A corporate decision to close the Oscar Mayer plant in Madison has provided another blow to Gov. Scott Walker’s job efforts.
The Wisconsin Economic Development Corp., the public-private agency created in the early days of Walker’s first term, seemed flat-footed when parent company Kraft Heinz announced the closing. It will affect nearly 1,000 workers, including 650 unionized blue collar workers.
In the 2010 gubernatorial election, Walker had promised to create 250,000 private sector jobs in four years. Wisconsin fell far short of that. The Republican-controlled Legislature and Walker created WEDC as the linchpin in the job-creation efforts, replacing the Commerce Department, a state agency. Critics have questioned the haste in creating WEDC in the spring of 2011.
The agency has been plagued by a high turnover of top officials. In early November, three vice presidents resigned, including its latest chief financial officer. There have been five top financial officers in just more than four years.
Controversy also has followed the award of some of the WEDC grants to private companies. The Legislative Audit Bureau this spring issued a sharply critical report on how WEDC had operated. Later, WEDC conceded making $126 million in awards to 28 companies without getting a written staff review prior to making the awards that occurred between 2011 and 2013.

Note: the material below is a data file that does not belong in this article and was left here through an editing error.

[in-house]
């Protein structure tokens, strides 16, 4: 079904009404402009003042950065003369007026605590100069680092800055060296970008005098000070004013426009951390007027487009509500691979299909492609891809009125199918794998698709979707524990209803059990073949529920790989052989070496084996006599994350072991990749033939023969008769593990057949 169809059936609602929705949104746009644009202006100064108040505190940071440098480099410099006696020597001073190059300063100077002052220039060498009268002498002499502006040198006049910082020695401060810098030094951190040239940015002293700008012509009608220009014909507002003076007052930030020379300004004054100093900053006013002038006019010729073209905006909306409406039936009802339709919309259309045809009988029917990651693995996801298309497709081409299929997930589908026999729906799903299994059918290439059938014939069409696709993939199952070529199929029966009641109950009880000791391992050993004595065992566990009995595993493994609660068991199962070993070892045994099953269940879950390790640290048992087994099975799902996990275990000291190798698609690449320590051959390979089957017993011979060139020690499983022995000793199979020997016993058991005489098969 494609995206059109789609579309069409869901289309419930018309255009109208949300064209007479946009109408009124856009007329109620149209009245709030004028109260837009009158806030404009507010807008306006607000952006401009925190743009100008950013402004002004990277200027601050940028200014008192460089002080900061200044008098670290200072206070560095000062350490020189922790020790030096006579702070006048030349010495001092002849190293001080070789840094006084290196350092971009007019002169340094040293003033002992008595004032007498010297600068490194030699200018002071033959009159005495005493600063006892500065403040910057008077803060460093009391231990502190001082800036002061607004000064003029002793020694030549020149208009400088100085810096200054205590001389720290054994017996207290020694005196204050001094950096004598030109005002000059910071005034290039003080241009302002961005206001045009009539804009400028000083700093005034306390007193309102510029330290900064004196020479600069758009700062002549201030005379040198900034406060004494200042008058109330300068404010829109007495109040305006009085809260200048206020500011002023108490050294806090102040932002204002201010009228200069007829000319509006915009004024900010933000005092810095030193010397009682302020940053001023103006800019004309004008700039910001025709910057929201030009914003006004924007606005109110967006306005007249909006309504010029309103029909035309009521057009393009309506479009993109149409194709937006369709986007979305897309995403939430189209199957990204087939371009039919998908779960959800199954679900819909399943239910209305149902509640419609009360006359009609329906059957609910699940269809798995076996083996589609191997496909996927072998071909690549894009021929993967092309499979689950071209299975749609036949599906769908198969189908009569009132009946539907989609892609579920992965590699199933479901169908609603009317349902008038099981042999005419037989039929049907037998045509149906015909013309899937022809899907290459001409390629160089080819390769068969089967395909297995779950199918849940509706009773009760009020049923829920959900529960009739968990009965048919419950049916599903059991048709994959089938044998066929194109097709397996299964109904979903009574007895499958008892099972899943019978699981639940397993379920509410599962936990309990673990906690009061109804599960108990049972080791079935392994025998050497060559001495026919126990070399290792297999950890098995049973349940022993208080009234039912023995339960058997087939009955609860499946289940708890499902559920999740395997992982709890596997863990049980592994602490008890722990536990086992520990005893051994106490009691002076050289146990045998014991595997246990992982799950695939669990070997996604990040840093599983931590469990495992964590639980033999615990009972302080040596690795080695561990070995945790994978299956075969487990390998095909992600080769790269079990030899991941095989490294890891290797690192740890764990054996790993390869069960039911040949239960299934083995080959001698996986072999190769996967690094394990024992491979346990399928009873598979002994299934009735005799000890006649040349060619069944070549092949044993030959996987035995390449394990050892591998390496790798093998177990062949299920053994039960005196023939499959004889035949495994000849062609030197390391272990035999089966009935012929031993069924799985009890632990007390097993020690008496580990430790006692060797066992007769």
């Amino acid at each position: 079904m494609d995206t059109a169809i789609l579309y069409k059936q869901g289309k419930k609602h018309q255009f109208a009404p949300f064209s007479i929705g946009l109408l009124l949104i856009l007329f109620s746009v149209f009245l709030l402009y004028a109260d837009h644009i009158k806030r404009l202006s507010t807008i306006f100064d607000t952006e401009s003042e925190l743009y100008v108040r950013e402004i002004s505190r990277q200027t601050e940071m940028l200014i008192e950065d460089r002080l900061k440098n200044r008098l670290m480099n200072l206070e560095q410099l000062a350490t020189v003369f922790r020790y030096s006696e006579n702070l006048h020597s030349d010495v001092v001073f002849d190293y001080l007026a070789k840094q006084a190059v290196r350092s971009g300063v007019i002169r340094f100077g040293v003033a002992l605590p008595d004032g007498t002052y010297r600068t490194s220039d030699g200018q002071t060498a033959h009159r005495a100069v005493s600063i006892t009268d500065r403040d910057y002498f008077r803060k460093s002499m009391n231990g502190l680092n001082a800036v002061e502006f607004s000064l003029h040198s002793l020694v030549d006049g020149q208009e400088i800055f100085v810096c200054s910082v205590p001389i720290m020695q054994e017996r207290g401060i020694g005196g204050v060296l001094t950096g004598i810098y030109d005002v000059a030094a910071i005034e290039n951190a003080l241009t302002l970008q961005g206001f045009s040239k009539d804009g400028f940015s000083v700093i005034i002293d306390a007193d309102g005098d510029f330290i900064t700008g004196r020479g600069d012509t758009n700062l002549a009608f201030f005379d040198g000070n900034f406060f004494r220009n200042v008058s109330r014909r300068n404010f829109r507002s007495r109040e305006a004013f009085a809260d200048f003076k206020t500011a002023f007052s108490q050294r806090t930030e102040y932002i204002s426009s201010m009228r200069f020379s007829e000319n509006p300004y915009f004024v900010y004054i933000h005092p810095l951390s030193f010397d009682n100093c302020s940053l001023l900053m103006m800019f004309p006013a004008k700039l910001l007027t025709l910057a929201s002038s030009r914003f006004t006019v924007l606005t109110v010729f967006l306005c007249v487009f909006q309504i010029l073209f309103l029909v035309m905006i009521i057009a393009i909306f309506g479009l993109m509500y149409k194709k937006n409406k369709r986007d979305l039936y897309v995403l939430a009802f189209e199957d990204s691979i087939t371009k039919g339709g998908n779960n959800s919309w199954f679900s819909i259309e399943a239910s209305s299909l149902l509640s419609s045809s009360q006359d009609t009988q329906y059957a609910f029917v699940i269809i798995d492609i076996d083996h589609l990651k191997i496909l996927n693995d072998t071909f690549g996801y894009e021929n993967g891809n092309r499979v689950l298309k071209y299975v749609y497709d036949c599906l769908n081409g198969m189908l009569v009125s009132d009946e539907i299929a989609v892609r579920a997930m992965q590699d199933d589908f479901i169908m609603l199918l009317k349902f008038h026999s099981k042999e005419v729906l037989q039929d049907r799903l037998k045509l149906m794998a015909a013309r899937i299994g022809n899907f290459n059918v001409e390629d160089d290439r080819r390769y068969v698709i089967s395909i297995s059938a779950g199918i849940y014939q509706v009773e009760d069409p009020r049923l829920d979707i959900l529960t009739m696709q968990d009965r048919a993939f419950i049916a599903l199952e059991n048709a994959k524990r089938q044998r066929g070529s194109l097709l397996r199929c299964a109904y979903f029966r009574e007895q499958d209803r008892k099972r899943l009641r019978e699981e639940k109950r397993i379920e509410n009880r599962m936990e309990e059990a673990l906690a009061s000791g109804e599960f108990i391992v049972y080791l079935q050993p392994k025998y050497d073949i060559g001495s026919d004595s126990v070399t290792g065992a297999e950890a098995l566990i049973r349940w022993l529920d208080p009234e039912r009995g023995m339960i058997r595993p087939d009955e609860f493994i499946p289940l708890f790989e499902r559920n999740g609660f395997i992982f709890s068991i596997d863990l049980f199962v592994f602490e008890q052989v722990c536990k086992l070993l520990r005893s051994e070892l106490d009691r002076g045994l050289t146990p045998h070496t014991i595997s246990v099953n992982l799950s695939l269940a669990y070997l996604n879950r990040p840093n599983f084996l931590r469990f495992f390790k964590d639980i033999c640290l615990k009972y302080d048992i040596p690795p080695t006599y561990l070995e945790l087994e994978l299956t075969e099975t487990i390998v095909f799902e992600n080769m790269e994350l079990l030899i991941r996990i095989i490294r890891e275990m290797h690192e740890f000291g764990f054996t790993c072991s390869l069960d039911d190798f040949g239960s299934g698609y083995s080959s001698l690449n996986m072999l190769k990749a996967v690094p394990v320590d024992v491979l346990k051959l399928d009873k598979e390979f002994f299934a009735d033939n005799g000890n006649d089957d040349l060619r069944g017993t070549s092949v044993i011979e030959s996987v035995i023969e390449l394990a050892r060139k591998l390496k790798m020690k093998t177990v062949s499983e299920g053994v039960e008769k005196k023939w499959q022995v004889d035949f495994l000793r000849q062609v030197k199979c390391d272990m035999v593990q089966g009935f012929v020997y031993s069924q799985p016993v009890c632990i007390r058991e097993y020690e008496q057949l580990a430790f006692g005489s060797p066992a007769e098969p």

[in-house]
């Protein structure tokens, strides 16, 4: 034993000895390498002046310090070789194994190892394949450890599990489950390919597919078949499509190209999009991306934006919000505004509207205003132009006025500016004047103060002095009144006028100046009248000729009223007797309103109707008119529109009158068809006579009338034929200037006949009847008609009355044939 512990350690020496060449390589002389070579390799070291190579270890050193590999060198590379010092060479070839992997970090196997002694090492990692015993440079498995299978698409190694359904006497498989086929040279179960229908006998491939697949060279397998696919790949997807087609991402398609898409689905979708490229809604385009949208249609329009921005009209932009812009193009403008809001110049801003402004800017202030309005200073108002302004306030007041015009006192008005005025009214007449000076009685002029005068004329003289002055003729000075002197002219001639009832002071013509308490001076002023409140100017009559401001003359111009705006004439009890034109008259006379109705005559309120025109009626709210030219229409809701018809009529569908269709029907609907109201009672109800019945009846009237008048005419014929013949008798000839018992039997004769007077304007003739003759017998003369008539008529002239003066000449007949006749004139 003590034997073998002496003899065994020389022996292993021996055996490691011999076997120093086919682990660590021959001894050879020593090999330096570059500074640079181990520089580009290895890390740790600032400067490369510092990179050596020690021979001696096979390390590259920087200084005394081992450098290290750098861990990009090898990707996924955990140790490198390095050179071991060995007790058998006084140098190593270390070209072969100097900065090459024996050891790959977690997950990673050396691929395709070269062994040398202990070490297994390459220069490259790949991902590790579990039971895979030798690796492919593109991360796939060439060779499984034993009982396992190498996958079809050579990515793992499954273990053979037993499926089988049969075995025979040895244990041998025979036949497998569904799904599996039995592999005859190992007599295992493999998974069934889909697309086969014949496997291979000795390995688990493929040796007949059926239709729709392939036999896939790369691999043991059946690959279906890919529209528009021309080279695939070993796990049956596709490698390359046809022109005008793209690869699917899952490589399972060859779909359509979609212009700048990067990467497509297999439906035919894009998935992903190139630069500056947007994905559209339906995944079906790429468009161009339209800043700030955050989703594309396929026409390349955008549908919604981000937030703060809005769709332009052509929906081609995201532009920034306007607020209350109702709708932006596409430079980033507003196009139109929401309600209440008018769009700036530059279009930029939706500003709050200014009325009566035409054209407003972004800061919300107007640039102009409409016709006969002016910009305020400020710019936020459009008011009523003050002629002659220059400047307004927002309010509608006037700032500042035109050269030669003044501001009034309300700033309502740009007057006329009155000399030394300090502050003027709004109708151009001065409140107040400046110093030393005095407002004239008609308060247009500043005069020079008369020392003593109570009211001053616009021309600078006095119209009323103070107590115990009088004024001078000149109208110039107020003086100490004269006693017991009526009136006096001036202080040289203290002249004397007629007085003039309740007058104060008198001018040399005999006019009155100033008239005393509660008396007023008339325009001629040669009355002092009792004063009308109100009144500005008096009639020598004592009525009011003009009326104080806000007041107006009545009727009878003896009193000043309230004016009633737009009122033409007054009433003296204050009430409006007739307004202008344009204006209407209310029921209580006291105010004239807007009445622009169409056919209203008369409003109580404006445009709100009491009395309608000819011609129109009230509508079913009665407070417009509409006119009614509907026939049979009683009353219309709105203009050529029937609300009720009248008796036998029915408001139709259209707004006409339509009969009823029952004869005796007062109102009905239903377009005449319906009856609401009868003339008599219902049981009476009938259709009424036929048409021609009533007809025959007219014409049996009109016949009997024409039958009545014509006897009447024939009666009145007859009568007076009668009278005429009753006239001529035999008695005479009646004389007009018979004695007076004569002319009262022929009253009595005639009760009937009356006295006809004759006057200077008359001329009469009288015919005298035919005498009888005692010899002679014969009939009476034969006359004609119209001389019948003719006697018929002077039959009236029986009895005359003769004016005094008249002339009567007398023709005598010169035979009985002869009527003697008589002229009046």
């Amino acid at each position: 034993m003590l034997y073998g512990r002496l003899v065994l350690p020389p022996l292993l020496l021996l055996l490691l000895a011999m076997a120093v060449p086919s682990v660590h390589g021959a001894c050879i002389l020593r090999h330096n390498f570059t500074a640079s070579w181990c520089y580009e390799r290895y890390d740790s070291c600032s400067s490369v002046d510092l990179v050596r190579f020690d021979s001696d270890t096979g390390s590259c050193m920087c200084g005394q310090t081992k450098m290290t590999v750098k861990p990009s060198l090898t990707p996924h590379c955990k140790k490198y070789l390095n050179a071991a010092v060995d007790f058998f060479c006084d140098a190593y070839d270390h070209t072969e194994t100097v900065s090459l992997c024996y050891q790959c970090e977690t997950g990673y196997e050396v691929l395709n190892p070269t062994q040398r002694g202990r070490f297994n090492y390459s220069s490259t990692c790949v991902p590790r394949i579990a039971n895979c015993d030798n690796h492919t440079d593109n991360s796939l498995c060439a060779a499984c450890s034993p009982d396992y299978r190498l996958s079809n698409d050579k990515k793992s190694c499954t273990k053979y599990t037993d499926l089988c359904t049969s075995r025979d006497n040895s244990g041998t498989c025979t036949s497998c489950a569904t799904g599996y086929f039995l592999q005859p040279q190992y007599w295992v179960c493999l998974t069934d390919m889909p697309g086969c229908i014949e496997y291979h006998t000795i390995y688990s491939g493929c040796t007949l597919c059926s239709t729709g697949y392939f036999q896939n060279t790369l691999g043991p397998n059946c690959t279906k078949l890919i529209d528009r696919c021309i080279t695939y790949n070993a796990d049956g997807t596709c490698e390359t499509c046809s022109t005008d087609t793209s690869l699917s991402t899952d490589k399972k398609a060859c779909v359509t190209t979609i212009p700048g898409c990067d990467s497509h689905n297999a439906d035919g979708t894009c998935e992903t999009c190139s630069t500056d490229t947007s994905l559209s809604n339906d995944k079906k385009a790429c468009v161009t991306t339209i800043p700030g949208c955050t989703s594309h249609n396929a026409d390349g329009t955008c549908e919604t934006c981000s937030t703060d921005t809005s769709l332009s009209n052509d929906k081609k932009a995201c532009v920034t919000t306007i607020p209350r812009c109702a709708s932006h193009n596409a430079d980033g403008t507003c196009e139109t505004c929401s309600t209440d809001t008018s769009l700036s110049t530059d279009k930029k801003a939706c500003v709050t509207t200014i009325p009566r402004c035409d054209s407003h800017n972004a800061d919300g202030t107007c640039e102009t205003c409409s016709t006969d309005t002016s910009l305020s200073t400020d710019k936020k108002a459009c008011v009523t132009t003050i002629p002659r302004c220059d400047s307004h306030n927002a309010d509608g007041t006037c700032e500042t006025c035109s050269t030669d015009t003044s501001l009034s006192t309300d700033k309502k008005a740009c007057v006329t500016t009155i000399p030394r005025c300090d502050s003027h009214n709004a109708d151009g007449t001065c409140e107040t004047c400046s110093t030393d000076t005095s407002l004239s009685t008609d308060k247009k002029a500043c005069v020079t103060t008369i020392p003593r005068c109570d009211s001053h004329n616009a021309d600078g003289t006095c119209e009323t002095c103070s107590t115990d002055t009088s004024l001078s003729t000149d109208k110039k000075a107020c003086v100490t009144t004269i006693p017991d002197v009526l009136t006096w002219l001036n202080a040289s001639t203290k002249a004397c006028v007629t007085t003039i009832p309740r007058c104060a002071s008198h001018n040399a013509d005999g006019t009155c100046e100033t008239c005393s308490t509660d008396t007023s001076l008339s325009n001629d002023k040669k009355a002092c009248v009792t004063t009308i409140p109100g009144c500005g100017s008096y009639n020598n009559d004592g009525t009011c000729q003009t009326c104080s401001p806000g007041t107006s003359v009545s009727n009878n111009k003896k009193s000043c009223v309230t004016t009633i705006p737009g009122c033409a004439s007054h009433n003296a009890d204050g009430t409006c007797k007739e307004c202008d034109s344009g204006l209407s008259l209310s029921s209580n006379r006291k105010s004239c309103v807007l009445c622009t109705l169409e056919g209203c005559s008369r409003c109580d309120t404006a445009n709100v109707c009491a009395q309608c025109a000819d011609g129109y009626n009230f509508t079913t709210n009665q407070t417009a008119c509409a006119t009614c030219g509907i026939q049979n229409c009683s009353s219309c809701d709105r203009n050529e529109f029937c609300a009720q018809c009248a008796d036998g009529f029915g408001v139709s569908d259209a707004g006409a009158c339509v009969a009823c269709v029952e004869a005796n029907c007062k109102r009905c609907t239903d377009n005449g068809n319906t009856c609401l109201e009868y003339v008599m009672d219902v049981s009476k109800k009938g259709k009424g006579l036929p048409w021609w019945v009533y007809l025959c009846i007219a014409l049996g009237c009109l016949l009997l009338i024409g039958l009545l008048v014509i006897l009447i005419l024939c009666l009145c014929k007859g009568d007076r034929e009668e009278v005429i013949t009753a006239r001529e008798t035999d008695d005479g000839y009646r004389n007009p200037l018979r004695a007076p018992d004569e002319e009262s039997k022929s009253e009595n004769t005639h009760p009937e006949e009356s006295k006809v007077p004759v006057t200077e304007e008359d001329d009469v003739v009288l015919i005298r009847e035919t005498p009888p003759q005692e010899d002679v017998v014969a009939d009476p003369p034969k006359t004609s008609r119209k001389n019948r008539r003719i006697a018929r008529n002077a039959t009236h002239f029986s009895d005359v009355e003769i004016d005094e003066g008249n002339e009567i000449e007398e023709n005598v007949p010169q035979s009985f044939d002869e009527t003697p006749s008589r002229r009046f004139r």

U.S. Sen. Tammy Baldwin, D-Wis., recently asked federal officials to examine three loans made by WEDC.
Assembly Speaker Robin Vos, R-Rochester, said he will meet with Democrats about possible changes in the state’s job-creation efforts. Vos might harbor ambitions of being governor. Bipartisan reform of Walker’s job creation efforts could be a political plus for him.